“Becoming Led Zeppelin” Featuring “Unprecedented Access”

Led Zeppelin

Although there have been no less than five Led Zeppelin documentaries, including A to Zeppelin: The Led Zeppelin Story, all of these are unofficial and unsanctioned. Initially announced in 2019, the only authorized Led Zeppelin documentary is finally complete. Fans will finally learn what it was like ‘Becoming Led Zeppelin’ featuring truly unprecedented access to information the band wouldn’t normally expose. The whole project is reminiscent of 1984’s This Is Spinal Tap. However, it’s presented without the mocking overtone and fake band. Interviews were willingly given by the surviving band, and additional footage of the late John Bonham offers a peek into their private world that Led Zeppelin previously kept under tight wraps. Director Bernard MacMahon aimed to cover the Zeppelins’ barely-documented rise to fame in a manner that feels like a musical, and he succeeded beautifully. According to NME, Becoming Led Zeppelin will premiere at the Venice International Film Festival next month. Before it finally drops, let’s take a look at what’s in store.

The Man Behind The Scenes

Britains Bernard McMahon is not new to the world of quality documentary making. In fact, his experience is what drew Led Zeppelin to the director when they turned down so many others. Given that the band was formed in 1968 and they unseated The Beatles from the top of the chart, there’s a lot of history there. You can bet plenty of aspiring documentarians have pitched ideas before now. After seeing American Epic, Jimmy Page, the founder and still lead guitar for Led Zeppelin, knew there was only one man to share their story. Music lovers who have not yet had the pleasure will enjoy America Epic, called ‘the first time America heard itself,’ for a good reason. McMahon’s handling of the writing and musical scores is a work of art that gives the watcher a true sense of 1920’s roots music and its lasting impact on our society. In taking on the legacy of Led Zeppelin, Bernard McMahon told La Biennale Di Venezia that his goal was to weave the four members’ stories together starting before they came together.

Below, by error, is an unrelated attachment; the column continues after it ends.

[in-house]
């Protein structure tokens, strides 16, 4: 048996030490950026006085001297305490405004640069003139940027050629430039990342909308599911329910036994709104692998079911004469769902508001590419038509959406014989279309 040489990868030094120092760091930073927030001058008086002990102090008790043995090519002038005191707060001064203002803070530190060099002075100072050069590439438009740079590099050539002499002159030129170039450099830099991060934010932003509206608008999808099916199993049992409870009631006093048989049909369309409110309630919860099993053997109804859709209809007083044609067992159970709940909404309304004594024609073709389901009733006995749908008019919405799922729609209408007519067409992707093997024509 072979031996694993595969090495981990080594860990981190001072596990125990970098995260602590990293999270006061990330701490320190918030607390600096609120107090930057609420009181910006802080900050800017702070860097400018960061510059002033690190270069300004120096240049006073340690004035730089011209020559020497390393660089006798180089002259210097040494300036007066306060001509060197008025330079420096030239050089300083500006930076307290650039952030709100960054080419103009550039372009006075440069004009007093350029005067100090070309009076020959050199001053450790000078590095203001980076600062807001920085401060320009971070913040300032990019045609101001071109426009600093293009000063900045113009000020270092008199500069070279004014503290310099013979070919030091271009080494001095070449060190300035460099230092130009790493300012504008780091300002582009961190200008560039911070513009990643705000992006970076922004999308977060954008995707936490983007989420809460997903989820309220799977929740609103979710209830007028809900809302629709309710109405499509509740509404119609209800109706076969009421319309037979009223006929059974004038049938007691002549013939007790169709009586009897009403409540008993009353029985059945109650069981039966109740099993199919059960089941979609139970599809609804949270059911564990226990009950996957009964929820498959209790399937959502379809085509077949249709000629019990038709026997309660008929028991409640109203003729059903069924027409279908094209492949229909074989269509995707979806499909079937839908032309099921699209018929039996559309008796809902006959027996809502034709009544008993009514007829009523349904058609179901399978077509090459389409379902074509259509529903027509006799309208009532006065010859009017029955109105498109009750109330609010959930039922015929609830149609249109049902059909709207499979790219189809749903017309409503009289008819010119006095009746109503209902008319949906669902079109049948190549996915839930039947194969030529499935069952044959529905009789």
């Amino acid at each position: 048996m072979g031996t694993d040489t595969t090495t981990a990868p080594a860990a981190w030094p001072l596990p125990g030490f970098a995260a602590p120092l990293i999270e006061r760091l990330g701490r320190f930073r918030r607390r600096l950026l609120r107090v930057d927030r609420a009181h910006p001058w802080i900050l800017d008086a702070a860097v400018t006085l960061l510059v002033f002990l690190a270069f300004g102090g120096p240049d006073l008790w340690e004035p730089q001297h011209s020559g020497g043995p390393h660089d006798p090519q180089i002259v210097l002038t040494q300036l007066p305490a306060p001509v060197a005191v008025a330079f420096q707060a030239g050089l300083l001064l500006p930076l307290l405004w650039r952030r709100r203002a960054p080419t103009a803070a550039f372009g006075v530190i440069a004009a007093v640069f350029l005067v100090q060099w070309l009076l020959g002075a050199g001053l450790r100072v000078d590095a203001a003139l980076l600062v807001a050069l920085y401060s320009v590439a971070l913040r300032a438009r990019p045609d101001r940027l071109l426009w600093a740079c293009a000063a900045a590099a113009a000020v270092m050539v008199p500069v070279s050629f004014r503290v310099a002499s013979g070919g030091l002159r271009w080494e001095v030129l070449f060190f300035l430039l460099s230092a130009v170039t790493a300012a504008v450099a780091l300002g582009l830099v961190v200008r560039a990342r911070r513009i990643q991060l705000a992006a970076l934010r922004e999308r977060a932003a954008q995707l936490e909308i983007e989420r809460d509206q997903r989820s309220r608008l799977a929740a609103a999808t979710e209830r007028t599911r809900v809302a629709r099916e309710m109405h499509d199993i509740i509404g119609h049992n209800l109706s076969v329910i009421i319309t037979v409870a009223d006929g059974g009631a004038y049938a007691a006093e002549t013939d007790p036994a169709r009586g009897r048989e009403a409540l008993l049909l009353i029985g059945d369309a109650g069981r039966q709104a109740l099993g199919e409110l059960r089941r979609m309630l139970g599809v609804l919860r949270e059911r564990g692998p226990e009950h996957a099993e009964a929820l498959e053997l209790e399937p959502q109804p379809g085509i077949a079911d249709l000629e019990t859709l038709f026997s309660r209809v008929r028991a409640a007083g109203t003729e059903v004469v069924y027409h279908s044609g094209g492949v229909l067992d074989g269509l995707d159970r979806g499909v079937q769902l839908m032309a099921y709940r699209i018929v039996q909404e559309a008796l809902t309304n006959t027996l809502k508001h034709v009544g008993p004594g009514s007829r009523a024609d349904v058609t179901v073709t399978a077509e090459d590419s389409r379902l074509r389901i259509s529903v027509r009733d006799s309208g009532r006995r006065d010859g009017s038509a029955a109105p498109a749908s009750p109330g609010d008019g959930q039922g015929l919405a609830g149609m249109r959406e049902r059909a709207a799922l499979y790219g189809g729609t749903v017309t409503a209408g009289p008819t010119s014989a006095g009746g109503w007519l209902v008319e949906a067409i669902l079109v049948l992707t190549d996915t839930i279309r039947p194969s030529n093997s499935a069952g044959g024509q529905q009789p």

Using only original footage and telling the tale largely through images and music rather than outdated narratorial voices, he aims to contextualize their experiences and share them with the world. Major events color our world and music, just as the Covid pandemic is changing this generation’s experiences and perspective. Zeppelin’s original drummer never lived in a world where Germany was united, or the Soviet Union fell, yet massive events like those deeply impact songs from the late eighties and early nineties. McMahon went out of his way to include aspects of world events that helped to drive the music. After more than fifty years, audiences can know and love the music without really understanding what helped formulate the sound of the times. Many fans weren’t even born when John Bonham passed away. They have no idea how much the death of a pre-internet-era chart-topping rock legend had on people everywhere. It would be remiss to skip over something like the Berlin Wall came down nine years after John Bonham died. The band played Berlin in 1980 before his untimely passing, and the experience must have been far different from the Berlin of today, to say the least. In fact, the show at Eissporthalle in Berlin was the last time the entire original band played together for an audience. Three months later, Bonham was dead after drinking too much during a day of rehearsal.